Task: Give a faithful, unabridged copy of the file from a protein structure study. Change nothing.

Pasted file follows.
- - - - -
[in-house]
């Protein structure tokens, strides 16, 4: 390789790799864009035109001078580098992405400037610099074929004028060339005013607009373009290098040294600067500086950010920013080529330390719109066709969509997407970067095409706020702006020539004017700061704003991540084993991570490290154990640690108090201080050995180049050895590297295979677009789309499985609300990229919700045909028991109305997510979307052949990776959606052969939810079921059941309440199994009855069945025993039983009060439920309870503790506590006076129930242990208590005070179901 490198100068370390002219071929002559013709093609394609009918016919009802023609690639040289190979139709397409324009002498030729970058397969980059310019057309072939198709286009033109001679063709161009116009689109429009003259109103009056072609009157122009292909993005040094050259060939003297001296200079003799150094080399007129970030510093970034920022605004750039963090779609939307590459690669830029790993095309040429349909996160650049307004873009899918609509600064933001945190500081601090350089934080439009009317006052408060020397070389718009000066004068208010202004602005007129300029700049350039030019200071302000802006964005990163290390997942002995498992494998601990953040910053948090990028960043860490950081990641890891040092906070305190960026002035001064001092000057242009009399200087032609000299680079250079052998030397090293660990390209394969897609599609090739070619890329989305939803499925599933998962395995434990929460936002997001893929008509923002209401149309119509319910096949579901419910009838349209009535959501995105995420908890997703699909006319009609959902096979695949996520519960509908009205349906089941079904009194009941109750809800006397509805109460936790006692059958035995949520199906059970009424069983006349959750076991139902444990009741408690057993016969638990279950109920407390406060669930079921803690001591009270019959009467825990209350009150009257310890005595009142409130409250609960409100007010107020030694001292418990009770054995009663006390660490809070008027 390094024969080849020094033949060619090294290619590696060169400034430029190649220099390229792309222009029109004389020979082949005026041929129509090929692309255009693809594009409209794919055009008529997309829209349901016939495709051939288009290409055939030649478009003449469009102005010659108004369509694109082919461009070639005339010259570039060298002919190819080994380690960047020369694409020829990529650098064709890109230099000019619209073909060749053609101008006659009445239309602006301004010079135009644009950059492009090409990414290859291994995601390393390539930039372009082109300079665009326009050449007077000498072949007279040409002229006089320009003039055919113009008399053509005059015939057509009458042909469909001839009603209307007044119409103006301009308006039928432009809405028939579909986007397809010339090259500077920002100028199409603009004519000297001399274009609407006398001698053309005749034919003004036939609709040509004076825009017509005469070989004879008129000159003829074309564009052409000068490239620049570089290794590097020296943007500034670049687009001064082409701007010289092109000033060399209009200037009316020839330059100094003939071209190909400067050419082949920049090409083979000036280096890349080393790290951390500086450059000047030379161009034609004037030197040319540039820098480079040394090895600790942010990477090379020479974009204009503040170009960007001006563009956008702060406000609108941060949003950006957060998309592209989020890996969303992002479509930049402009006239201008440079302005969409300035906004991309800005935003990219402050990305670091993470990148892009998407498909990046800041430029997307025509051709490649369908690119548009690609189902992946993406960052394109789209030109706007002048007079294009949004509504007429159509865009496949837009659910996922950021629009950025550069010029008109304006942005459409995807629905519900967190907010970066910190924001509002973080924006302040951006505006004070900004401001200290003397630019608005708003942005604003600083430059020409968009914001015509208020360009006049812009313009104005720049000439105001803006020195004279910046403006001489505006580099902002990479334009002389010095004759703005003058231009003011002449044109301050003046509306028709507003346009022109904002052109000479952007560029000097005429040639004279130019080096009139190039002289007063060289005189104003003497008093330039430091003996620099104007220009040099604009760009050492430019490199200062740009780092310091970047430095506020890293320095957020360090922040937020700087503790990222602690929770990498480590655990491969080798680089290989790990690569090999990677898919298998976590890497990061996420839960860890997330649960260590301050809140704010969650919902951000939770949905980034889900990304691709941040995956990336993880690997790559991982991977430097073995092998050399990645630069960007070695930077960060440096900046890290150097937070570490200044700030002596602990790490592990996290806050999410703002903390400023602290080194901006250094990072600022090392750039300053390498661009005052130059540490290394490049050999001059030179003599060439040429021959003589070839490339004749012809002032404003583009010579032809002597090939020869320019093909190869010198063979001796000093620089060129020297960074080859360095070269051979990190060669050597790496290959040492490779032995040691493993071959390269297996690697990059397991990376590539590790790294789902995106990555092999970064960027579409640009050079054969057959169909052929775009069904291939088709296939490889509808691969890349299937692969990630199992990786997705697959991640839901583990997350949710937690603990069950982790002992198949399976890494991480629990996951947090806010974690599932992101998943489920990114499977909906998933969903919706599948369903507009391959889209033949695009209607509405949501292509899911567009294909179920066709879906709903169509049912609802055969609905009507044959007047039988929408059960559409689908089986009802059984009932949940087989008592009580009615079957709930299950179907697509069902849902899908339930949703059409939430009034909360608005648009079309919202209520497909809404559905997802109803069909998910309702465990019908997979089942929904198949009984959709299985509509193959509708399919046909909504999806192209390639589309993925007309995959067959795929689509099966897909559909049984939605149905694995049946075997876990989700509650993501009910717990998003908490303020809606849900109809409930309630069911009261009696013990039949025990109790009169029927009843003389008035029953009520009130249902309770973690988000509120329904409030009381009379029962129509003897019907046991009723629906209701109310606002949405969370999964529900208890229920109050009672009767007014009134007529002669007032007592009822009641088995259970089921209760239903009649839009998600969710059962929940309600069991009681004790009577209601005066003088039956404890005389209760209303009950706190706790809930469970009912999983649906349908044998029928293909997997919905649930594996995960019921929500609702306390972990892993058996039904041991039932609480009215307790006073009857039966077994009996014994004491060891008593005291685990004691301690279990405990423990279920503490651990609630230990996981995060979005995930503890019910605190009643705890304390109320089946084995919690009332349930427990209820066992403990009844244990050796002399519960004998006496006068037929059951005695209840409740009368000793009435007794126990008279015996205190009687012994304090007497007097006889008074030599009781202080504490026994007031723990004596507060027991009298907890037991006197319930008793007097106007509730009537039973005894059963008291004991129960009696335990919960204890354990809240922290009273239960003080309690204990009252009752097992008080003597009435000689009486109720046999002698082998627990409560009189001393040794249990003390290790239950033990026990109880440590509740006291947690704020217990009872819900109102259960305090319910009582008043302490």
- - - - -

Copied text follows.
[in-house]
């Protein structure tokens, strides 16, 4: 390789790799864009035109001078580098992405400037610099074929004028060339005013607009373009290098040294600067500086950010920013080529330390719109066709969509997407970067095409706020702006020539004017700061704003991540084993991570490290154990640690108090201080050995180049050895590297295979677009789309499985609300990229919700045909028991109305997510979307052949990776959606052969939810079921059941309440199994009855069945025993039983009060439920309870503790506590006076129930242990208590005070179901 490198100068370390002219071929002559013709093609394609009918016919009802023609690639040289190979139709397409324009002498030729970058397969980059310019057309072939198709286009033109001679063709161009116009689109429009003259109103009056072609009157122009292909993005040094050259060939003297001296200079003799150094080399007129970030510093970034920022605004750039963090779609939307590459690669830029790993095309040429349909996160650049307004873009899918609509600064933001945190500081601090350089934080439009009317006052408060020397070389718009000066004068208010202004602005007129300029700049350039030019200071302000802006964005990163290390997942002995498992494998601990953040910053948090990028960043860490950081990641890891040092906070305190960026002035001064001092000057242009009399200087032609000299680079250079052998030397090293660990390209394969897609599609090739070619890329989305939803499925599933998962395995434990929460936002997001893929008509923002209401149309119509319910096949579901419910009838349209009535959501995105995420908890997703699909006319009609959902096979695949996520519960509908009205349906089941079904009194009941109750809800006397509805109460936790006692059958035995949520199906059970009424069983006349959750076991139902444990009741408690057993016969638990279950109920407390406060669930079921803690001591009270019959009467825990209350009150009257310890005595009142409130409250609960409100007010107020030694001292418990009770054995009663006390660490809070008027 390094024969080849020094033949060619090294290619590696060169400034430029190649220099390229792309222009029109004389020979082949005026041929129509090929692309255009693809594009409209794919055009008529997309829209349901016939495709051939288009290409055939030649478009003449469009102005010659108004369509694109082919461009070639005339010259570039060298002919190819080994380690960047020369694409020829990529650098064709890109230099000019619209073909060749053609101008006659009445239309602006301004010079135009644009950059492009090409990414290859291994995601390393390539930039372009082109300079665009326009050449007077000498072949007279040409002229006089320009003039055919113009008399053509005059015939057509009458042909469909001839009603209307007044119409103006301009308006039928432009809405028939579909986007397809010339090259500077920002100028199409603009004519000297001399274009609407006398001698053309005749034919003004036939609709040509004076825009017509005469070989004879008129000159003829074309564009052409000068490239620049570089290794590097020296943007500034670049687009001064082409701007010289092109000033060399209009200037009316020839330059100094003939071209190909400067050419082949920049090409083979000036280096890349080393790290951390500086450059000047030379161009034609004037030197040319540039820098480079040394090895600790942010990477090379020479974009204009503040170009960007001006563009956008702060406000609108941060949003950006957060998309592209989020890996969303992002479509930049402009006239201008440079302005969409300035906004991309800005935003990219402050990305670091993470990148892009998407498909990046800041430029997307025509051709490649369908690119548009690609189902992946993406960052394109789209030109706007002048007079294009949004509504007429159509865009496949837009659910996922950021629009950025550069010029008109304006942005459409995807629905519900967190907010970066910190924001509002973080924006302040951006505006004070900004401001200290003397630019608005708003942005604003600083430059020409968009914001015509208020360009006049812009313009104005720049000439105001803006020195004279910046403006001489505006580099902002990479334009002389010095004759703005003058231009003011002449044109301050003046509306028709507003346009022109904002052109000479952007560029000097005429040639004279130019080096009139190039002289007063060289005189104003003497008093330039430091003996620099104007220009040099604009760009050492430019490199200062740009780092310091970047430095506020890293320095957020360090922040937020700087503790990222602690929770990498480590655990491969080798680089290989790990690569090999990677898919298998976590890497990061996420839960860890997330649960260590301050809140704010969650919902951000939770949905980034889900990304691709941040995956990336993880690997790559991982991977430097073995092998050399990645630069960007070695930077960060440096900046890290150097937070570490200044700030002596602990790490592990996290806050999410703002903390400023602290080194901006250094990072600022090392750039300053390498661009005052130059540490290394490049050999001059030179003599060439040429021959003589070839490339004749012809002032404003583009010579032809002597090939020869320019093909190869010198063979001796000093620089060129020297960074080859360095070269051979990190060669050597790496290959040492490779032995040691493993071959390269297996690697990059397991990376590539590790790294789902995106990555092999970064960027579409640009050079054969057959169909052929775009069904291939088709296939490889509808691969890349299937692969990630199992990786997705697959991640839901583990997350949710937690603990069950982790002992198949399976890494991480629990996951947090806010974690599932992101998943489920990114499977909906998933969903919706599948369903507009391959889209033949695009209607509405949501292509899911567009294909179920066709879906709903169509049912609802055969609905009507044959007047039988929408059960559409689908089986009802059984009932949940087989008592009580009615079957709930299950179907697509069902849902899908339930949703059409939430009034909360608005648009079309919202209520497909809404559905997802109803069909998910309702465990019908997979089942929904198949009984959709299985509509193959509708399919046909909504999806192209390639589309993925007309995959067959795929689509099966897909559909049984939605149905694995049946075997876990989700509650993501009910717990998003908490303020809606849900109809409930309630069911009261009696013990039949025990109790009169029927009843003389008035029953009520009130249902309770973690988000509120329904409030009381009379029962129509003897019907046991009723629906209701109310606002949405969370999964529900208890229920109050009672009767007014009134007529002669007032007592009822009641088995259970089921209760239903009649839009998600969710059962929940309600069991009681004790009577209601005066003088039956404890005389209760209303009950706190706790809930469970009912999983649906349908044998029928293909997997919905649930594996995960019921929500609702306390972990892993058996039904041991039932609480009215307790006073009857039966077994009996014994004491060891008593005291685990004691301690279990405990423990279920503490651990609630230990996981995060979005995930503890019910605190009643705890304390109320089946084995919690009332349930427990209820066992403990009844244990050796002399519960004998006496006068037929059951005695209840409740009368000793009435007794126990008279015996205190009687012994304090007497007097006889008074030599009781202080504490026994007031723990004596507060027991009298907890037991006197319930008793007097106007509730009537039973005894059963008291004991129960009696335990919960204890354990809240922290009273239960003080309690204990009252009752097992008080003597009435000689009486109720046999002698082998627990409560009189001393040794249990003390290790239950033990026990109880440590509740006291947690704020217990009872819900109102259960305090319910009582008043302490």